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Music on the Brain

What changes in the brain or body? Does it really affect your brain? If so, what areas of the brain are affected specifically? Can music be used as a therapeutic tool?


“Without music, life would be a mistake” 

-Friedrich Nietzche


Can music really have an effect on the brain? The short answer is yes, it does. Research has shown that music can influence your mood, reduce pain, reduce stress, and improve memory in patients with brain injuries and those who suffer from Parkinson’s and epilepsy.

Music as a Therapeutic Tool for the Brain:

Music has a huge potential as a therapeutic tool, research has shown that different parts of the brain are engaged when music and sounds are heard and processed in the brain. To learn more about music and its therapeutic forms, follow the link to a scholarly journal.

A Breakdown of the Brain:

Frontal Lobe: The frontal lobe is responsible for the thinking and decision-making of the brain. When you listen to music studies have shown that it actually enhances the frontal lobes functions.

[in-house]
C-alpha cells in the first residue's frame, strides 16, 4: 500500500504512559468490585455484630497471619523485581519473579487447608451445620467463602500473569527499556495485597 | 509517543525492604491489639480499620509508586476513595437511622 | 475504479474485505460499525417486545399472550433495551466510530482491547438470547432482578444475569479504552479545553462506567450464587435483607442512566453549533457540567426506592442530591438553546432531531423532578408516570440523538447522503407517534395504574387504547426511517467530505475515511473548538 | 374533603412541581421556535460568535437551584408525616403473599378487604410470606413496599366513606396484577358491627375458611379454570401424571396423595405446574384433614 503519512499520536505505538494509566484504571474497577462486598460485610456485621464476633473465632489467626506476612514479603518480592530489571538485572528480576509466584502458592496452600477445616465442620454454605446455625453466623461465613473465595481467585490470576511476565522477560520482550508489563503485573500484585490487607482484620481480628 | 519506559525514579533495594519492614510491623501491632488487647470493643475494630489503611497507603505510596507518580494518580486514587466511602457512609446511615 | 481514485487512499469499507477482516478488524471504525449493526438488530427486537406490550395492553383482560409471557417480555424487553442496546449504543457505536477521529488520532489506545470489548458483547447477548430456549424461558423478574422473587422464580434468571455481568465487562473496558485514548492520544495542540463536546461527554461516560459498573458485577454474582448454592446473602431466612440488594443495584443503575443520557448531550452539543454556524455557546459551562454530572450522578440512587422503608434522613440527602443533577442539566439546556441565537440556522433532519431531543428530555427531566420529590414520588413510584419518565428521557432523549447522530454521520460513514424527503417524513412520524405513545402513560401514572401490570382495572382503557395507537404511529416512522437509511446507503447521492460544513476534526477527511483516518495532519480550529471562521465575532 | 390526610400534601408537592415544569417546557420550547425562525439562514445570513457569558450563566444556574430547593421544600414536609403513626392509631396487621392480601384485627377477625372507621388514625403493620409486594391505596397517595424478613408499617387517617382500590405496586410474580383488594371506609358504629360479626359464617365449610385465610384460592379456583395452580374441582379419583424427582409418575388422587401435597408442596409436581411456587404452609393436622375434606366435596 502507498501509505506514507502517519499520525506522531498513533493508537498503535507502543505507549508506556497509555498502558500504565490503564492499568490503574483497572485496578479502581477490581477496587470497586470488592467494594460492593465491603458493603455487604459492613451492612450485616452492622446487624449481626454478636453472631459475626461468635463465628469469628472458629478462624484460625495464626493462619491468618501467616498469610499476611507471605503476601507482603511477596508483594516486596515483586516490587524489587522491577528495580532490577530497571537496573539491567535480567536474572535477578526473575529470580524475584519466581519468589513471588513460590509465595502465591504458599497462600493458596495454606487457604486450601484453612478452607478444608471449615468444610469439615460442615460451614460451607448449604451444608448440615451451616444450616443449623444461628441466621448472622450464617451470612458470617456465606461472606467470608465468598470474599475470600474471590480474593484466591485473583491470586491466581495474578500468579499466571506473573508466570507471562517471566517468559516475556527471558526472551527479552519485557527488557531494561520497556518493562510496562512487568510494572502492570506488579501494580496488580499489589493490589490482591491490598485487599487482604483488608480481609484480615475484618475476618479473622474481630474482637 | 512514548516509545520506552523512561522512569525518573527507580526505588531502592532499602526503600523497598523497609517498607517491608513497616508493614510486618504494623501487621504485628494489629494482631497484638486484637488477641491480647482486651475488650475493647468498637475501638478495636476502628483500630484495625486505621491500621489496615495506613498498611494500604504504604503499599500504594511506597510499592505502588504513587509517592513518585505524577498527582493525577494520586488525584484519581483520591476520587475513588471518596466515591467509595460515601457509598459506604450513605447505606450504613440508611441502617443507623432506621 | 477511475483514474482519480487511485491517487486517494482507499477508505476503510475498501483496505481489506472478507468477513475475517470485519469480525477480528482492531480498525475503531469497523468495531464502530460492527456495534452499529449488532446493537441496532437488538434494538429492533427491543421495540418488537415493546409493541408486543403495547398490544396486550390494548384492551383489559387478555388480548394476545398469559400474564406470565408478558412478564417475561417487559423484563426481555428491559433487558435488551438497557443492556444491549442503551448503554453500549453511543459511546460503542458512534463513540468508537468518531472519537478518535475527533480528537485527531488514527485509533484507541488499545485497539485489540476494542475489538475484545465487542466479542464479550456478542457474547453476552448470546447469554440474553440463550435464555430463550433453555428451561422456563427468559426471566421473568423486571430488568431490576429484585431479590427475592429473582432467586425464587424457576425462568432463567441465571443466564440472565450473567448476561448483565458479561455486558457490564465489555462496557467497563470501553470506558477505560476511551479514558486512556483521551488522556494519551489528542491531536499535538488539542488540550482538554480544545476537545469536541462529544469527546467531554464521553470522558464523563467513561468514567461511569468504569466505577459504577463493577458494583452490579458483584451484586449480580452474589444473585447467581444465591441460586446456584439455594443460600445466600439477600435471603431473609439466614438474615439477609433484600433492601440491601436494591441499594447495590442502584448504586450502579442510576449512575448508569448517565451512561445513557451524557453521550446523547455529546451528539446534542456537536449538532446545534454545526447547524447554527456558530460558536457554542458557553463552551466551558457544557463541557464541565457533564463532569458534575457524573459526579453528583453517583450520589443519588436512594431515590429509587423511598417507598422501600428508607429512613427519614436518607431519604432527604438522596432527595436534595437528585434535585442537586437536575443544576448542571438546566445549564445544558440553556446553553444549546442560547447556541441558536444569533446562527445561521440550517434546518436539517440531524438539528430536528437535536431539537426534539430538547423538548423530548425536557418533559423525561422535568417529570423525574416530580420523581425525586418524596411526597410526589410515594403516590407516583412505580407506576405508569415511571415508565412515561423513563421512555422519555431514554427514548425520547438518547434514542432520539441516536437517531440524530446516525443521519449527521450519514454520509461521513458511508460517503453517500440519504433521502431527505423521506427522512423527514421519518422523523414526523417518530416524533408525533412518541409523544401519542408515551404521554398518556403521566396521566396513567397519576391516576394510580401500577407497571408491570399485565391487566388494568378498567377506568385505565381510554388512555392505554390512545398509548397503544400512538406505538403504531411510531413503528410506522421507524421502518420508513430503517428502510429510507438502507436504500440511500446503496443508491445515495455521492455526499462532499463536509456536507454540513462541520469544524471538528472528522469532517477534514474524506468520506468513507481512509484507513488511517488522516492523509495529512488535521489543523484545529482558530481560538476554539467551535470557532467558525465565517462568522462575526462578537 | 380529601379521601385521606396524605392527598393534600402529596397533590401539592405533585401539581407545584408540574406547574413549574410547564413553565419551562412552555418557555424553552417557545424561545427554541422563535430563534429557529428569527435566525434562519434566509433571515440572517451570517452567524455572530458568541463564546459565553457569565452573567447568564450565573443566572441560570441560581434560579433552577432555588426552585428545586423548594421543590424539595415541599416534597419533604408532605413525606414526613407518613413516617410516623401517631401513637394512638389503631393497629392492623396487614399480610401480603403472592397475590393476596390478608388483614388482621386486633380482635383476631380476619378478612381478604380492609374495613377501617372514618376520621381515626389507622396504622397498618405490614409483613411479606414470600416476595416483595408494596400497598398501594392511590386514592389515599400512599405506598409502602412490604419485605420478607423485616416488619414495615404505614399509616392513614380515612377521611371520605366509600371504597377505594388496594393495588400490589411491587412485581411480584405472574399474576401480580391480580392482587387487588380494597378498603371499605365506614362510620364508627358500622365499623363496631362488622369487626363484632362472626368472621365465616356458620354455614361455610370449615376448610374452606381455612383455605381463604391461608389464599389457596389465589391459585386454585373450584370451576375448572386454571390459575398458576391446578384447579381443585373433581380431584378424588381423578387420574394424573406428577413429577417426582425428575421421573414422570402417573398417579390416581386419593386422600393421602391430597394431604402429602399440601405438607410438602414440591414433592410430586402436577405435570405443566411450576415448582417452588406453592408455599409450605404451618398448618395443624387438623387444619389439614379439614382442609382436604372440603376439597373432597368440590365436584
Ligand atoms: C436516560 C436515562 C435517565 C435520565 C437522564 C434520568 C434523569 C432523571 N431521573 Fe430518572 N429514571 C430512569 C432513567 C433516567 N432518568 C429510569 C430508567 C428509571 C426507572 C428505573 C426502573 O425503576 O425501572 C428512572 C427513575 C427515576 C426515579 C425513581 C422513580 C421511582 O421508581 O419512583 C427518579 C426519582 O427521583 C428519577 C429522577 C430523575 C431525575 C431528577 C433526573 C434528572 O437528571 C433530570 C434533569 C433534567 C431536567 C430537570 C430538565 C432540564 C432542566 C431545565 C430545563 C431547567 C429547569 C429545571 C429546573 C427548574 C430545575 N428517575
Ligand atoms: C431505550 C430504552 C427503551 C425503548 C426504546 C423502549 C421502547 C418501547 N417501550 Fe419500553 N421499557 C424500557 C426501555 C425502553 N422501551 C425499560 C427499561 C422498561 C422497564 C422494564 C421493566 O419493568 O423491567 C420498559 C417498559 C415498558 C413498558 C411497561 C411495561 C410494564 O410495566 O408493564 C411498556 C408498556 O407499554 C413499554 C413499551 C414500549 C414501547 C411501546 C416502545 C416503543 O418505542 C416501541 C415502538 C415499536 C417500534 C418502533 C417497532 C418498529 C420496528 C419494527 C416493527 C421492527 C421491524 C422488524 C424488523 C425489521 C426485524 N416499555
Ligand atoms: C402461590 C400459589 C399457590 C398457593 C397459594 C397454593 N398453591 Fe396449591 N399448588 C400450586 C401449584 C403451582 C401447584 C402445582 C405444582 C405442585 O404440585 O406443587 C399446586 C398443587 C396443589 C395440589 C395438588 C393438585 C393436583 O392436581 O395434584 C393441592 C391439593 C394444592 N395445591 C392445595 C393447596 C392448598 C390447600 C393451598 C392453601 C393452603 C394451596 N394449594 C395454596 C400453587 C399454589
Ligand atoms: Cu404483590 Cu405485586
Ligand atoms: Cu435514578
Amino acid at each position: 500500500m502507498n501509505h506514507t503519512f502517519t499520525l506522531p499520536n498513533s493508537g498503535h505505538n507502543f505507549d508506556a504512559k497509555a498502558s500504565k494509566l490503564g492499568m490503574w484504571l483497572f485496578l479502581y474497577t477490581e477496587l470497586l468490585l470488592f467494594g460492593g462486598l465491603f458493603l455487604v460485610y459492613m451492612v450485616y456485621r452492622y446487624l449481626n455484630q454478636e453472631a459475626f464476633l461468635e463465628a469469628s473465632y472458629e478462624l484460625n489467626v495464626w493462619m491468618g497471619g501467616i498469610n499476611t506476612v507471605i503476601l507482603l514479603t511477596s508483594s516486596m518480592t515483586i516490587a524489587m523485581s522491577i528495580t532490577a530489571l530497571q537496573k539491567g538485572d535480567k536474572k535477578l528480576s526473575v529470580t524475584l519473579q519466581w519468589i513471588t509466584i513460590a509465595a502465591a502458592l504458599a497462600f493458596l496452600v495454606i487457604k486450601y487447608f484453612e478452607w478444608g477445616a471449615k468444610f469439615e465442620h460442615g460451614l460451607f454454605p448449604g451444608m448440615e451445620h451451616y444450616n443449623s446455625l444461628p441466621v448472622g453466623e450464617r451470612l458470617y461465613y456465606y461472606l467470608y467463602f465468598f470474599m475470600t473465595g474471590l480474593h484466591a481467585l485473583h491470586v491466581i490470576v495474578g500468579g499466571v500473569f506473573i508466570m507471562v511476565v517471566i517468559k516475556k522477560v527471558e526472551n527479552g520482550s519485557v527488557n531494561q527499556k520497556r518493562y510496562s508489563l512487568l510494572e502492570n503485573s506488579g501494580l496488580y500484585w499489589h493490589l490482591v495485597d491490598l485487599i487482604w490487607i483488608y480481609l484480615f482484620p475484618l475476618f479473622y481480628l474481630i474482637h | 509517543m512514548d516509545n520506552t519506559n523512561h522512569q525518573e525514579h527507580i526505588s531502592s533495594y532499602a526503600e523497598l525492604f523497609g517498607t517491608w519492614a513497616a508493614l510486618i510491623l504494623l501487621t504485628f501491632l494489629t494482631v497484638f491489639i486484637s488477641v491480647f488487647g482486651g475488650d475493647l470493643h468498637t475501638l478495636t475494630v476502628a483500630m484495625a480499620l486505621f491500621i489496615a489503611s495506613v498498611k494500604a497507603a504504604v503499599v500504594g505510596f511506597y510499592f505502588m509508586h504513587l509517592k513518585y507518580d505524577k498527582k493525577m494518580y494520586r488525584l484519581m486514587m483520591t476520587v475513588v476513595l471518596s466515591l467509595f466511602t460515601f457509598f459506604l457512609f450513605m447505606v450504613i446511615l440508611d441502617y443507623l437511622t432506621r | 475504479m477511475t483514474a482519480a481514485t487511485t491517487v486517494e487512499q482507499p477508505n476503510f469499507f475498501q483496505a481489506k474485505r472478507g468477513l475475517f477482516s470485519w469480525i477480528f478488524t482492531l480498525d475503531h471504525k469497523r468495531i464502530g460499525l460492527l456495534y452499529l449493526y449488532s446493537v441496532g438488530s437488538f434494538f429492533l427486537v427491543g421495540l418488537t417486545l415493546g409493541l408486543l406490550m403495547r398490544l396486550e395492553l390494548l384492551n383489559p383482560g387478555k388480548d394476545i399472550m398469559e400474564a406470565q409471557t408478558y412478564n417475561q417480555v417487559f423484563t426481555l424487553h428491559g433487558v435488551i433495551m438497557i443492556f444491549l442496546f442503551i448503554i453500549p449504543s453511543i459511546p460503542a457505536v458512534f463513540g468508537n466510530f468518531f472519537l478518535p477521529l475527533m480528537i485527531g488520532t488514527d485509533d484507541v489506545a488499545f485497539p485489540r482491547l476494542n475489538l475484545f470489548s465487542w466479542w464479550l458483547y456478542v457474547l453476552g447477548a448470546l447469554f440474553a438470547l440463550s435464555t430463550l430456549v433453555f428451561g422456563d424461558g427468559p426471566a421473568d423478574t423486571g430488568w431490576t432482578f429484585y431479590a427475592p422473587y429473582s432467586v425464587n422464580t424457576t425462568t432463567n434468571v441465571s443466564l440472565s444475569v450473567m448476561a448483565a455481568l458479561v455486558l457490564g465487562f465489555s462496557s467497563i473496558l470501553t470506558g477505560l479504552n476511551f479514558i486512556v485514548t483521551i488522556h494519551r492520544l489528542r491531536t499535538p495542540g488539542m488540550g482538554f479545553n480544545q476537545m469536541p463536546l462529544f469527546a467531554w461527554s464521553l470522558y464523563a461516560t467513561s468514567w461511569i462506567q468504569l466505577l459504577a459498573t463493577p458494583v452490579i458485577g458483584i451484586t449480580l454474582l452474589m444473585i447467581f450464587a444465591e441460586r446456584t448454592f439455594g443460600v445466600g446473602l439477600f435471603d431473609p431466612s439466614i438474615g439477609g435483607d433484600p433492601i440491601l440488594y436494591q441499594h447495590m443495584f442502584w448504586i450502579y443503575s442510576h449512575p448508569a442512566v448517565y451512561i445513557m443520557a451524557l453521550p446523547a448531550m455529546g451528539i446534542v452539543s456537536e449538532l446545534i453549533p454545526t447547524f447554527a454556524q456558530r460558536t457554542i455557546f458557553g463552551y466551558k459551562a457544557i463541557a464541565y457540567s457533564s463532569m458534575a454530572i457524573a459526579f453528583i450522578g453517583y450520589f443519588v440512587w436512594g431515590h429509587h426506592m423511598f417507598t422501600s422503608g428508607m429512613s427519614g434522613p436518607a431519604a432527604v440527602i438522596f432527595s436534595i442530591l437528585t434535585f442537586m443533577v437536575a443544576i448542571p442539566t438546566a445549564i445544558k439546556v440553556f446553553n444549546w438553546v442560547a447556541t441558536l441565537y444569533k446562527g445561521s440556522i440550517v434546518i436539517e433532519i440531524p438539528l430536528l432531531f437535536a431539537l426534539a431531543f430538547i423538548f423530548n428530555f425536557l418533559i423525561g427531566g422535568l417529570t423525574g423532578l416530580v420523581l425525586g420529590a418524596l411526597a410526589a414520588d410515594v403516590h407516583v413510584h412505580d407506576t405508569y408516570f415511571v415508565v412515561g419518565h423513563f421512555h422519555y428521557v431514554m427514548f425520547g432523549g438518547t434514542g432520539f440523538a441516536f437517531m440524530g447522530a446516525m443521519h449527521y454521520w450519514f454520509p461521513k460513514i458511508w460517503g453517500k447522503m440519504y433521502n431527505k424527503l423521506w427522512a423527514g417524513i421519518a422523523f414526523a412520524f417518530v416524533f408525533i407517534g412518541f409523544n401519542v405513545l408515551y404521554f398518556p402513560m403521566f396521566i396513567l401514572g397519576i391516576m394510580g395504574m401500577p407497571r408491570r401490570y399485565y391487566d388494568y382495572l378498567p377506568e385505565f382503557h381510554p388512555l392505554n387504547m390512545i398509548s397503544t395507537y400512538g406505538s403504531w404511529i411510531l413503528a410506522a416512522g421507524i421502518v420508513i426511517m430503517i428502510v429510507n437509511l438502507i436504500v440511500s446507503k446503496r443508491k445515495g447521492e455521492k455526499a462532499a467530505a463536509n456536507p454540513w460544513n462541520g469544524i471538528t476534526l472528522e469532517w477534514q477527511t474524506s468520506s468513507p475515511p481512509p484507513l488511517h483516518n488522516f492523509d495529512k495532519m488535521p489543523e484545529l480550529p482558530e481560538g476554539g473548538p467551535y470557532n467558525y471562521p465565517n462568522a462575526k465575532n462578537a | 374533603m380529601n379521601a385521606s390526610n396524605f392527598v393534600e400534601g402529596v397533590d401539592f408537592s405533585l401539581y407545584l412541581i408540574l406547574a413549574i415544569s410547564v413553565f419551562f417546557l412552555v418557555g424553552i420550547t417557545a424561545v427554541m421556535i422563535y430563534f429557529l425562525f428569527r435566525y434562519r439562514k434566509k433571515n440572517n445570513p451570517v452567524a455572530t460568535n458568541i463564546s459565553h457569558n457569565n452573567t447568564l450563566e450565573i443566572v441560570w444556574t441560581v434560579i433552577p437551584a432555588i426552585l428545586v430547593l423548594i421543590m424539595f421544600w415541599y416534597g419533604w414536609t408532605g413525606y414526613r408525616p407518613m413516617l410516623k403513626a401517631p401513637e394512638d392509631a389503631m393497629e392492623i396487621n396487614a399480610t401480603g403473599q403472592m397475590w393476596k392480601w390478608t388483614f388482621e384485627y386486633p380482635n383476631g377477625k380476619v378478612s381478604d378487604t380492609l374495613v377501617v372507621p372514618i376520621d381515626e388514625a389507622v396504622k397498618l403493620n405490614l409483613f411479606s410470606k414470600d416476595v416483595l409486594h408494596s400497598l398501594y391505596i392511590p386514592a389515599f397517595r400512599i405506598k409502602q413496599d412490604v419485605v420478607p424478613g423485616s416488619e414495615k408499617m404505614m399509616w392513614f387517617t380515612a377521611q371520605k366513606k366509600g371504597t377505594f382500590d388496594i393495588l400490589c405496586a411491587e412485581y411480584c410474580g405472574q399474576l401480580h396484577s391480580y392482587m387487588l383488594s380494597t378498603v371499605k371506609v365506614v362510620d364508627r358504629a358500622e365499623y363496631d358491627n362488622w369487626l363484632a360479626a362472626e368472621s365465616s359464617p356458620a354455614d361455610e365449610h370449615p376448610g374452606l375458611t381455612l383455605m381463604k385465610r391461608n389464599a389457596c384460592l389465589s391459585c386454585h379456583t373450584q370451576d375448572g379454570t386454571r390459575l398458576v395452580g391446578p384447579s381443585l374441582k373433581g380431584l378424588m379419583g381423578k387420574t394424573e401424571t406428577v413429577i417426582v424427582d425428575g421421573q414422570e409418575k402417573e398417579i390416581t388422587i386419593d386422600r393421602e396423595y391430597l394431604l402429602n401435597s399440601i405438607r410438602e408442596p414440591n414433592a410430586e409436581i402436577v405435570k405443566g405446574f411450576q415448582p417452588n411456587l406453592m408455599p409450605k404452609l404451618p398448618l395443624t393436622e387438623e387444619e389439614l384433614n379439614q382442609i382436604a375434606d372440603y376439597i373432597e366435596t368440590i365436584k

Temporal Lobe: The Temporal Lobe is the part of the brain that processes what our ears listen. An interesting fact about how music and language are interpreted in the brain. Language is interpreted in the left side of the brain hemisphere while music is interpreted in the right side.

Broca’s Region: The region called Broca’s area is responsible for the production of speech, this part of the brain is actually used to express music.

Wernicke’s Area: Wernicke’s area is responsible for the comprehension of written and spoken language. This part of the brain is used to analyze and enjoy music

Occipital Lobe: The Occipital lobe is responsible for processing what our eyes are seeing. This is important to point out for those who read music and play an instrument.

The Cerebellum: The cerebellum is what controls the movement and physical memory. In Alzheimer’s patients their memory fades out but things like muscle memory remain, like playing an instrument. 

Nucleus Accumbens: The nucleus accumbens controls the reward center of the brain. In layman’s terms when we enjoy music the neurotransmitter dopamine is released and creates a sense of pleasure.

Amygdala: The Amygdala processes and triggers emotions. Music can create different sentiments like pleasure, sadness, fear, and more. When we hear music that gives us “a chill” the amygdala is engaged in the brain.

For more information about what psychiatric treatments Embracia Health offers, or to schedule an appointment with our medical staff, follow the link. (Embracia Health)

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